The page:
/ ghost

Scale Ghost to the next level

Today I played around with the Node.js Cluster module. Node.js typically runs in a single-threaded JavaScript environment and while Node.js is very fast, it doesn't take full advantage of multi-core systems. The Cluster module allows you to build an application and fork it into multiple workers that listen on the same port and handle requests for you.

Cluster Setup

In order to build a small cluster serving your Ghost blog the following code can be used:

var cluster = require('cluster'),
    numCPUs = require('os').cpus().length,
    ghost   = require('ghost');

if (cluster.isMaster) {
    // Fork workers.
    for (var i = 0; i < numCPUs; i++) {
        cluster.fork();
    }

    cluster.on('exit', function(worker, code, signal) {
        console.log('Worker ' + worker.process.pid + ' died');
    });
} else {
    ghost().then(function (app) {
        app.start();
    }
}

This code will fork the process for each CPU your computer has. On my test machine numCPUs is 4 (the i7 is a dual core CPU with HyperThreading which reports as 4 cores). This means that instead of a single running Ghost instance I will end up with four. The Cluster module makes it possible that all instances share the same server port.

Results

I ran two benchmarks - one without the Cluster module and one with it. Both benchmarks were run on a MacBook Pro, Retina, 13-inch, Late 2013 (2,8 GHz Intel Core i7) with 16 GB 1600 MHz DDR3 and OS X 10.9.4. Apache Benchmark was used to load test Ghost with 20 concurrent requests and 100.000 requests in total.

Without Cluster

Concurrency Level:      20
Time taken for tests:   1192.632 seconds
Complete requests:      100000
Failed requests:        0
Write errors:           0
Total transferred:      252000000 bytes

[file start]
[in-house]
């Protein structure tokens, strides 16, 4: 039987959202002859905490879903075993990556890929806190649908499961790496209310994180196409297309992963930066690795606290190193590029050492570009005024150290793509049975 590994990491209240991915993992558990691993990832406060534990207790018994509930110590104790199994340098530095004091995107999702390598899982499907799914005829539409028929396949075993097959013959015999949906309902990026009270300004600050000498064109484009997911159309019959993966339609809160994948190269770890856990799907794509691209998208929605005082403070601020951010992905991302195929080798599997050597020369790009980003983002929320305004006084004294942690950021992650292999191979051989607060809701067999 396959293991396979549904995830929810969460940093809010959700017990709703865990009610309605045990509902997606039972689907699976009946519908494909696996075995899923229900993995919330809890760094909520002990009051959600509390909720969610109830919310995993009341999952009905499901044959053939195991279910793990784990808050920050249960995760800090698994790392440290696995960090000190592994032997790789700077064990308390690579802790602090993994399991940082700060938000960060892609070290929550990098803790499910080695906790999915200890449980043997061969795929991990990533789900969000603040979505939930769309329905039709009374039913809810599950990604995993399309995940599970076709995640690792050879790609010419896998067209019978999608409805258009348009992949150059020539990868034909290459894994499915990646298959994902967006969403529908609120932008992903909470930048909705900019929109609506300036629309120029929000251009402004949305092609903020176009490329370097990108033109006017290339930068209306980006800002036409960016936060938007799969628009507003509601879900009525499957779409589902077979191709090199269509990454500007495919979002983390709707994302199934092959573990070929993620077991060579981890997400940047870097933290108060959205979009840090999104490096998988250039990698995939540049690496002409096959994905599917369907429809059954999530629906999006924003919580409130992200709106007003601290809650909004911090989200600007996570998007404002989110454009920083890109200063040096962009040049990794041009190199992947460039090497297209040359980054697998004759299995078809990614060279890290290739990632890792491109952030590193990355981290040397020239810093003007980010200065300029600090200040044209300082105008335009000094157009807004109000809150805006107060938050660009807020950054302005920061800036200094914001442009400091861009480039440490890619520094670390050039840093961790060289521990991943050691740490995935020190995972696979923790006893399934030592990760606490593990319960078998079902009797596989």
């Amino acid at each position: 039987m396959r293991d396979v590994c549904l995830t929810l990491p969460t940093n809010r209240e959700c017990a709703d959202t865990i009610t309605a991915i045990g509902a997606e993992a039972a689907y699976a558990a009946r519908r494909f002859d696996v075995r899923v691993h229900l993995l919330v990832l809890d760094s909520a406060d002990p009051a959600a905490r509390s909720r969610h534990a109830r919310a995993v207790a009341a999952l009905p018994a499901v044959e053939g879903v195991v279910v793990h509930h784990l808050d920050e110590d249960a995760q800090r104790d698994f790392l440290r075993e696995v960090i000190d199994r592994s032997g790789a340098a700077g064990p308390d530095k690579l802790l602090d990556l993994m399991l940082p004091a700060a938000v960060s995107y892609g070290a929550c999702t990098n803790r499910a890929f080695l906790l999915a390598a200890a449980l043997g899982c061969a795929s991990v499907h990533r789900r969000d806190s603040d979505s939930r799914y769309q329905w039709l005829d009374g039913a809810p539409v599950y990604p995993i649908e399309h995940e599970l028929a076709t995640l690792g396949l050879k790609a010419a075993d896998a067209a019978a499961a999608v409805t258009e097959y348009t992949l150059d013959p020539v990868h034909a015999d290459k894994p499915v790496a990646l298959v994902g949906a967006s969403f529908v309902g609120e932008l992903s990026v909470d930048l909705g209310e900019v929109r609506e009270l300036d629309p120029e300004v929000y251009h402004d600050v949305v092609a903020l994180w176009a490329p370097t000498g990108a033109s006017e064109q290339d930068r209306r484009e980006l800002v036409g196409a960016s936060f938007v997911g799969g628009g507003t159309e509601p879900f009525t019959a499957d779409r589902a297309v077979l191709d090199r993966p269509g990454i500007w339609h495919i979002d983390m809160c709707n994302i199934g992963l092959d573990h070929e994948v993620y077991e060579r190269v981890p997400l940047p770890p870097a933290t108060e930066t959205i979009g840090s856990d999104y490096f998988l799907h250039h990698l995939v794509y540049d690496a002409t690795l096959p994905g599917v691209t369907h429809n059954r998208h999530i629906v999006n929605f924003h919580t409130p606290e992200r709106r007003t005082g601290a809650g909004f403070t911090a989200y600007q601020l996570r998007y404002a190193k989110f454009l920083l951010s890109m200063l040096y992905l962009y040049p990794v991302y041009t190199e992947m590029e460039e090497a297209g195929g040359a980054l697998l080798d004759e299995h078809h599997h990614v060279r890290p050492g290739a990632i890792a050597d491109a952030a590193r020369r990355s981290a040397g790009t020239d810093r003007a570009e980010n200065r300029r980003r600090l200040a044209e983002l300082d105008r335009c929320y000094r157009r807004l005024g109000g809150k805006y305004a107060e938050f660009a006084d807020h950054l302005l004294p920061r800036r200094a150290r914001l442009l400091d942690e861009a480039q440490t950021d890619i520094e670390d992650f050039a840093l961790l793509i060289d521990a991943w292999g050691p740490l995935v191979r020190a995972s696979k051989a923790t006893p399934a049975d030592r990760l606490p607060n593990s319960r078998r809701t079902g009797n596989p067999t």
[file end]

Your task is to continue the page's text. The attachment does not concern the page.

HTML transferred:       227700000 bytes
Requests per second:    83.85 [#/sec] (mean)
Time per request:       238.526 [ms] (mean)
Time per request:       11.926 [ms] (mean, across all concurrent requests)
Transfer rate:          206.35 [Kbytes/sec] received

Connection Times (ms)
              min  mean[+/-sd] median   max
Connect:        0    0   0.1      0      30
Processing:   134  238 190.1    190    4045
Waiting:      134  238 190.1    190    4044
Total:        134  238 190.1    190    4045

Percentage of the requests served within a certain time (ms)
  50%    190
  66%    199
  75%    209
  80%    226
  90%    282
  95%    545
  98%    755
  99%    961
 100%   4045 (longest request)

With Cluster

Concurrency Level:      20
Time taken for tests:   523.845 seconds
Complete requests:      100000
Failed requests:        0
Write errors:           0
Total transferred:      251975561 bytes
HTML transferred:       227700000 bytes
Requests per second:    190.90 [#/sec] (mean)
Time per request:       104.769 [ms] (mean)
Time per request:       5.238 [ms] (mean, across all concurrent requests)
Transfer rate:          469.74 [Kbytes/sec] received

Connection Times (ms)
              min  mean[+/-sd] median   max
Connect:        0    0   0.3      0      41
Processing:    15  104  38.6    100     669
Waiting:       15  104  38.5    100     669
Total:         16  105  38.6    100     669

Percentage of the requests served within a certain time (ms)
  50%    100
  66%    114
  75%    123
  80%    130
  90%    151
  95%    173
  98%    203
  99%    227
 100%    669 (longest request)

You can easily see that the Cluster module increased the number of requests per second by a factor of 2,2 and was able to serve 50% of the requests within 100ms.

Handling Failure

In the event that one of the worker processes quits unexpectedly it would be nice to automatically add a new worker. In the above code you might have noticed that the cluster allows you to listen for an exit event which is triggered when a worker process dies. We can use this event to fork a new worker process.

cluster.on('exit', function(worker, code, signal) {
    console.log('Worker ' + worker.process.pid + ' died');
    // Fork new instance
    cluster.fork();
});

Conclusion

The Cluster module provides a very easy solution to scale your node application and achieve better performance on a multi-core system. It is incredibly easy to use and doesn't require any changes to your application. The module will obviously only help you if the bottleneck is your application and not the database backend.

Note that the Cluster module is currently experimental and may change at any time in the future. In fact Node v0.12 will introduce round-robin scheduling to improve the request distribution to the workers. You can read more about that in the StrongLoop Blog.